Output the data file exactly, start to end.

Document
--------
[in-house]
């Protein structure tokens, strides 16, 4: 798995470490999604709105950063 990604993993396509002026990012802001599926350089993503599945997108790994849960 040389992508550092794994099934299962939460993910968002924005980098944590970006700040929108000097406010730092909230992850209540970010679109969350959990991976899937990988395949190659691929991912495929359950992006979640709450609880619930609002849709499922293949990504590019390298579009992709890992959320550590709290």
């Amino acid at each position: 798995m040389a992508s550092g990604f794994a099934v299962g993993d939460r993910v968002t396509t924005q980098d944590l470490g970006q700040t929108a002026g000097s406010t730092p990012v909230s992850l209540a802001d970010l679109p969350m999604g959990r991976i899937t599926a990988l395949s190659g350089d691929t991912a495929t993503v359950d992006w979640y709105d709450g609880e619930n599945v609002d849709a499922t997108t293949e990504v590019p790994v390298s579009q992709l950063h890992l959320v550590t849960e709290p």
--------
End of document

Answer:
[in-house]
């Protein structure tokens, strides 16, 4: 798995470490999604709105950063 990604993993396509002026990012802001599926350089993503599945997108790994849960 040389992508550092794994099934299962939460993910968002924005980098944590970006700040929108000097406010730092909230992850209540970010679109969350959990991976899937990988395949190659691929991912495929359950992006979640709450609880619930609002849709499922293949990504590019390298579009992709890992959320550590709290």
């Amino acid at each position: 798995m040389a992508s550092g990604f794994a099934v299962g993993d939460r993910v968002t396509t924005q980098d944590l470490g970006q700040t929108a002026g000097s406010t730092p990012v909230s992850l209540a802001d970010l679109p969350m999604g959990r991976i899937t599926a990988l395949s190659g350089d691929t991912a495929t993503v359950d992006w979640y709105d709450g609880e619930n599945v609002d849709a499922t997108t293949e990504v590019p790994v390298s579009q992709l950063h890992l959320v550590t849960e709290p």